[...] "What he's doing is taxing something to a person who is under a rough time to begin with," noted Herbert Paul, a New York tax lawyer. "But you don't seem to have a strong lobby group to push to eliminate that, so I think it may well stick."


And stick it did. Why, thanks to Reagan's Tax Reform Act of 1986, I only recently finished paying the taxes (and interest) due on unemployment income from 2001 - and here I am, unemployed again, thanks to yet another Republican-sponsored economic crash.

But I digress. The fact is, facts simply aren't relevant to Republicans, since their economic views and objects of veneration are more appropriate to a religious cult than intellectual rigor. (You might want to get Will Bunch's new book for a look at this phenomena - and why it's so important.)


Cute how the Cons can snow authoritarian types into believing that the man who raped them economically was actually a great president. Sadly for them, their influence is on the wane:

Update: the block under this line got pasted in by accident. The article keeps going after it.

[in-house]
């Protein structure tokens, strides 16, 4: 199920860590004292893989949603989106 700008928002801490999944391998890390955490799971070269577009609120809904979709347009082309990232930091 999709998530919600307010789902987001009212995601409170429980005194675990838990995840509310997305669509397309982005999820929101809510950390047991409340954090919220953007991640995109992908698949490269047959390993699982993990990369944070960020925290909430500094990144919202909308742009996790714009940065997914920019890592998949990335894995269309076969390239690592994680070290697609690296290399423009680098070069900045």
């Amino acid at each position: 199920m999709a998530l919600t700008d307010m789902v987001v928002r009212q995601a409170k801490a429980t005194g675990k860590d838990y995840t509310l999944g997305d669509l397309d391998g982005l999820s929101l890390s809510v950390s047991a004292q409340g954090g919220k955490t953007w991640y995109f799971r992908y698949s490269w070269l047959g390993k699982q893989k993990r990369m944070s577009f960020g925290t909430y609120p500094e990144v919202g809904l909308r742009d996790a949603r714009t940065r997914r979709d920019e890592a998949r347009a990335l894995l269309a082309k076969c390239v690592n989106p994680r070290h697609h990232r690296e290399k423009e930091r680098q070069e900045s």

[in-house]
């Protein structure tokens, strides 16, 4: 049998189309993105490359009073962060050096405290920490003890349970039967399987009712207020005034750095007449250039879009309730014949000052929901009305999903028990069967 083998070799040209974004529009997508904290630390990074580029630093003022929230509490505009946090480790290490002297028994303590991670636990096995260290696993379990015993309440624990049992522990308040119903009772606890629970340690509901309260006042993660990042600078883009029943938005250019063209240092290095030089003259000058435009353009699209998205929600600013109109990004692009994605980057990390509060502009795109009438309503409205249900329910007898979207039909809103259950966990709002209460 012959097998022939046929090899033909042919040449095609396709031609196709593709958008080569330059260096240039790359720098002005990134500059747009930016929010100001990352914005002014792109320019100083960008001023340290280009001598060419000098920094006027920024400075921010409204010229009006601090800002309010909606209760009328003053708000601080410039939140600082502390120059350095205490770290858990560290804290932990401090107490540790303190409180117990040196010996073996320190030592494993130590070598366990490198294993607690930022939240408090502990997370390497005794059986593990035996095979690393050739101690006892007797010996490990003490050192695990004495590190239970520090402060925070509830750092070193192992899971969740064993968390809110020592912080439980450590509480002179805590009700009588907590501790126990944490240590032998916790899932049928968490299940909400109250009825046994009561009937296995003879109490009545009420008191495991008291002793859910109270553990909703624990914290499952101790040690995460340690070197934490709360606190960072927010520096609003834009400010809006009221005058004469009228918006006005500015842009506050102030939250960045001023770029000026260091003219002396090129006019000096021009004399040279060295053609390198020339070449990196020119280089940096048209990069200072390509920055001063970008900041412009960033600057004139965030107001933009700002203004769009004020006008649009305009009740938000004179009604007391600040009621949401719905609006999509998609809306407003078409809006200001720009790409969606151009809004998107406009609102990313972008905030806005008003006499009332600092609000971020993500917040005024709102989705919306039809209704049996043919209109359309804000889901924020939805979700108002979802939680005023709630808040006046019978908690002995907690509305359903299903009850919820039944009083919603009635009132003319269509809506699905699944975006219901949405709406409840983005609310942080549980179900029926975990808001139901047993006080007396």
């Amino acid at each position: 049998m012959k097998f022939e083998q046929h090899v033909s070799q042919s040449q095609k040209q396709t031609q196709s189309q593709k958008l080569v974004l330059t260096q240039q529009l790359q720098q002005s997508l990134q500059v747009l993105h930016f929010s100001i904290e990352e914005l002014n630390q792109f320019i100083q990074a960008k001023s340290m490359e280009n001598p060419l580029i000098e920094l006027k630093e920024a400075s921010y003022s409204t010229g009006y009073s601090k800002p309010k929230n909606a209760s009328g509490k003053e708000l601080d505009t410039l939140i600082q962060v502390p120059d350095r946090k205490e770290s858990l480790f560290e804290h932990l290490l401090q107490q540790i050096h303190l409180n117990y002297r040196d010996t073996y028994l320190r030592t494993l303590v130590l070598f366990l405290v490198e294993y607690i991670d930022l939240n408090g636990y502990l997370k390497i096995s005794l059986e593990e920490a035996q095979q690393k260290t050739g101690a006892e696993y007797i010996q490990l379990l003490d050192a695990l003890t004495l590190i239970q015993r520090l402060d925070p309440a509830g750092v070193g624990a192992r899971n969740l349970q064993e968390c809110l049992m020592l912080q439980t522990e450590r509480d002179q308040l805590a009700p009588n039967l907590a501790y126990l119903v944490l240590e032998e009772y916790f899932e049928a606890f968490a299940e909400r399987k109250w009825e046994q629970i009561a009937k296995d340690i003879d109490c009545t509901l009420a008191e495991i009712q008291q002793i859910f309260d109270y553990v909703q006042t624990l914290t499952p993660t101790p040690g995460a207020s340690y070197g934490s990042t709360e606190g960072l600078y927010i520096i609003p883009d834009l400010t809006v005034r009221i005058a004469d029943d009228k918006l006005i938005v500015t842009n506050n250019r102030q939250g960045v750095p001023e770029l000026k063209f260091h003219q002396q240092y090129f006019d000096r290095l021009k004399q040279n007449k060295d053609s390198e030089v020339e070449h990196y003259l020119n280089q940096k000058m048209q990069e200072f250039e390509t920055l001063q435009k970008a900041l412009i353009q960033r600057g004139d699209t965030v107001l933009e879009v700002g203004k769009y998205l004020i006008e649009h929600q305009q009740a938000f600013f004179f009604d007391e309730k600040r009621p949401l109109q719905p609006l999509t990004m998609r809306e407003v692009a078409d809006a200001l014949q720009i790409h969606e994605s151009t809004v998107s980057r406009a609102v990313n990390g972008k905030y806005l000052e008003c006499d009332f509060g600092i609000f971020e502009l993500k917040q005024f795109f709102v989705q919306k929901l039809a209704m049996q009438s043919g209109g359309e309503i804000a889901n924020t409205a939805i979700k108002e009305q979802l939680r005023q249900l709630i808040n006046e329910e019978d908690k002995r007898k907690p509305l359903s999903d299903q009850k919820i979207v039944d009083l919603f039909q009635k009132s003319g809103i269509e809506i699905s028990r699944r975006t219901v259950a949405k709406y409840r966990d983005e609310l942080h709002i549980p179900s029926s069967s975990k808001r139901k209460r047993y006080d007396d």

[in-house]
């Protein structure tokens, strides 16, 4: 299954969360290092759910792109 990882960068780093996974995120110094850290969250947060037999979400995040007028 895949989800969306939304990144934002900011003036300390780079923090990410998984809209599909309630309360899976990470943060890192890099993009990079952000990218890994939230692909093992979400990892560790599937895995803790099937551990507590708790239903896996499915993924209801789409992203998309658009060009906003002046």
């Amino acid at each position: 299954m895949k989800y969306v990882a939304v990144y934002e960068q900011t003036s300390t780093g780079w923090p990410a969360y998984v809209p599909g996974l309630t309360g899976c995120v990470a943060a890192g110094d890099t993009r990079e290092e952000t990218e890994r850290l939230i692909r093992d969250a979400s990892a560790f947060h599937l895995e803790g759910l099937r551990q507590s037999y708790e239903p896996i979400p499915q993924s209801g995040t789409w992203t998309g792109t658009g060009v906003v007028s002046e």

David Broder highlights an increasingly obvious political reality about the regional power of the Republican Party.

[snip]

The Southern domination of the congressional Republican Party has become more complete with each and every election. This year, Republicans suffered a net loss of two Senate and three House seats in the South, but they lost five Senate seats and 18 House seats in other sections. No Republican House members are left in New England, and they have become ever scarcer in New York and Pennsylvania and across the Midwest.
Kinda hard to be a national party when most of the nation wants nothing to do with you, innit?

And poor Dick Cheney has no idea why he and his party are reviled:

Only 29 percent of Americans approve of the job Dick Cheney is doing as Vice President. In an interview with his hometown Wyoming newspaper, The Caspar Star-Tribune, Cheney expressed his bewilderment over his low approval numbers:

QUESTION: How do you explain your low approval rating?

CHENEY: I don’t have any idea. I don’t follow the polls.


Perhaps we can clue him in: